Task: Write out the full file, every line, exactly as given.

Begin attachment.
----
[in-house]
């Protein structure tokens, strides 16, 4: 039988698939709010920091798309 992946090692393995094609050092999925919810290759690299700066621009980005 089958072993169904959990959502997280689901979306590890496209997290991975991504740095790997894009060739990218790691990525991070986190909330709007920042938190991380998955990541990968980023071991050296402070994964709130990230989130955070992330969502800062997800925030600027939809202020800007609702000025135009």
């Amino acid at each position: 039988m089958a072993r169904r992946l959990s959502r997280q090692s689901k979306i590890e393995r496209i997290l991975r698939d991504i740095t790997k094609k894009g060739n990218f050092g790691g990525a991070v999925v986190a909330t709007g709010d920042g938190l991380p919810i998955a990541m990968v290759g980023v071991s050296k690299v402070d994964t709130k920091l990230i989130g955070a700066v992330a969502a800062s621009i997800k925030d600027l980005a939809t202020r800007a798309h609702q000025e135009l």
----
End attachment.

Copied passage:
[in-house]
């Protein structure tokens, strides 16, 4: 039988698939709010920091798309 992946090692393995094609050092999925919810290759690299700066621009980005 089958072993169904959990959502997280689901979306590890496209997290991975991504740095790997894009060739990218790691990525991070986190909330709007920042938190991380998955990541990968980023071991050296402070994964709130990230989130955070992330969502800062997800925030600027939809202020800007609702000025135009």
């Amino acid at each position: 039988m089958a072993r169904r992946l959990s959502r997280q090692s689901k979306i590890e393995r496209i997290l991975r698939d991504i740095t790997k094609k894009g060739n990218f050092g790691g990525a991070v999925v986190a909330t709007g709010d920042g938190l991380p919810i998955a990541m990968v290759g980023v071991s050296k690299v402070d994964t709130k920091l990230i989130g955070a700066v992330a969502a800062s621009i997800k925030d600027l980005a939809t202020r800007a798309h609702q000025e135009l």